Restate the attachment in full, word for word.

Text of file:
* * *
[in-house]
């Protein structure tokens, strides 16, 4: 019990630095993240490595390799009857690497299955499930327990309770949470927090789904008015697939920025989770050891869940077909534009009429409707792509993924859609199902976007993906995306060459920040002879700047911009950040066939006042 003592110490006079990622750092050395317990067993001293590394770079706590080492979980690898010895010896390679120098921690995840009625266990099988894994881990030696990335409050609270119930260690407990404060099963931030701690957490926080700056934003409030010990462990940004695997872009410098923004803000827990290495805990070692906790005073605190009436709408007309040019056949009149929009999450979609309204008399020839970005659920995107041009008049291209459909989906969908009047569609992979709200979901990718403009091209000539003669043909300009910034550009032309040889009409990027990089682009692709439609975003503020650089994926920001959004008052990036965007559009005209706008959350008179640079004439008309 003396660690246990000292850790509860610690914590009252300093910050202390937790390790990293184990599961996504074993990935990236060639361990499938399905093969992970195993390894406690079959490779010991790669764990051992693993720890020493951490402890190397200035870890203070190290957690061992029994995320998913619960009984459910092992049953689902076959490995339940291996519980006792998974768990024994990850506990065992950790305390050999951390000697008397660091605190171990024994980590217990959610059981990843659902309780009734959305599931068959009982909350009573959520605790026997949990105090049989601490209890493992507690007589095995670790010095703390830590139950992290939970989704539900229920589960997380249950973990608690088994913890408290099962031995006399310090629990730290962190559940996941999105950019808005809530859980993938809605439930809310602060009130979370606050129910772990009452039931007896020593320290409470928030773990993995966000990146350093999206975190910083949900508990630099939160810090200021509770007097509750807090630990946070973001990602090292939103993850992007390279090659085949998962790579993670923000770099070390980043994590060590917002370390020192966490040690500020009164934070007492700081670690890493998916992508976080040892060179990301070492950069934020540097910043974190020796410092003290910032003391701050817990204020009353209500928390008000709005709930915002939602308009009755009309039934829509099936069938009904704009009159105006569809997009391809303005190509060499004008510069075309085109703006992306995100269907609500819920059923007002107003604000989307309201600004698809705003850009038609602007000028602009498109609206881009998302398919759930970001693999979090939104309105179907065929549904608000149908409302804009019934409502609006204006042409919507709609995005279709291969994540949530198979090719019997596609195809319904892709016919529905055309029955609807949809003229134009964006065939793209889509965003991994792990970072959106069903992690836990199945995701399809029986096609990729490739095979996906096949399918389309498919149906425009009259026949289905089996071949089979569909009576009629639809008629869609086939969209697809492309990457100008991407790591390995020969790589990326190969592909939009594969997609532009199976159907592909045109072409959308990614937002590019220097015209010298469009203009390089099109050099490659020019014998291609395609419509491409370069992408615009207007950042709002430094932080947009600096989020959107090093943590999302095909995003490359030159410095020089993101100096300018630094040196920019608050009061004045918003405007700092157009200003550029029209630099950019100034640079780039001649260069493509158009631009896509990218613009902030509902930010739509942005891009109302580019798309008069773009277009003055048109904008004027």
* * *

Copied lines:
[in-house]
């Protein structure tokens, strides 16, 4: 019990630095993240490595390799009857690497299955499930327990309770949470927090789904008015697939920025989770050891869940077909534009009429409707792509993924859609199902976007993906995306060459920040002879700047911009950040066939006042 003592110490006079990622750092050395317990067993001293590394770079706590080492979980690898010895010896390679120098921690995840009625266990099988894994881990030696990335409050609270119930260690407990404060099963931030701690957490926080700056934003409030010990462990940004695997872009410098923004803000827990290495805990070692906790005073605190009436709408007309040019056949009149929009999450979609309204008399020839970005659920995107041009008049291209459909989906969908009047569609992979709200979901990718403009091209000539003669043909300009910034550009032309040889009409990027990089682009692709439609975003503020650089994926920001959004008052990036965007559009005209706008959350008179640079004439008309 003396660690246990000292850790509860610690914590009252300093910050202390937790390790990293184990599961996504074993990935990236060639361990499938399905093969992970195993390894406690079959490779010991790669764990051992693993720890020493951490402890190397200035870890203070190290957690061992029994995320998913619960009984459910092992049953689902076959490995339940291996519980006792998974768990024994990850506990065992950790305390050999951390000697008397660091605190171990024994980590217990959610059981990843659902309780009734959305599931068959009982909350009573959520605790026997949990105090049989601490209890493992507690007589095995670790010095703390830590139950992290939970989704539900229920589960997380249950973990608690088994913890408290099962031995006399310090629990730290962190559940996941999105950019808005809530859980993938809605439930809310602060009130979370606050129910772990009452039931007896020593320290409470928030773990993995966000990146350093999206975190910083949900508990630099939160810090200021509770007097509750807090630990946070973001990602090292939103993850992007390279090659085949998962790579993670923000770099070390980043994590060590917002370390020192966490040690500020009164934070007492700081670690890493998916992508976080040892060179990301070492950069934020540097910043974190020796410092003290910032003391701050817990204020009353209500928390008000709005709930915002939602308009009755009309039934829509099936069938009904704009009159105006569809997009391809303005190509060499004008510069075309085109703006992306995100269907609500819920059923007002107003604000989307309201600004698809705003850009038609602007000028602009498109609206881009998302398919759930970001693999979090939104309105179907065929549904608000149908409302804009019934409502609006204006042409919507709609995005279709291969994540949530198979090719019997596609195809319904892709016919529905055309029955609807949809003229134009964006065939793209889509965003991994792990970072959106069903992690836990199945995701399809029986096609990729490739095979996906096949399918389309498919149906425009009259026949289905089996071949089979569909009576009629639809008629869609086939969209697809492309990457100008991407790591390995020969790589990326190969592909939009594969997609532009199976159907592909045109072409959308990614937002590019220097015209010298469009203009390089099109050099490659020019014998291609395609419509491409370069992408615009207007950042709002430094932080947009600096989020959107090093943590999302095909995003490359030159410095020089993101100096300018630094040196920019608050009061004045918003405007700092157009200003550029029209630099950019100034640079780039001649260069493509158009631009896509990218613009902030509902930010739509942005891009109302580019798309008069773009277009003055048109904008004027």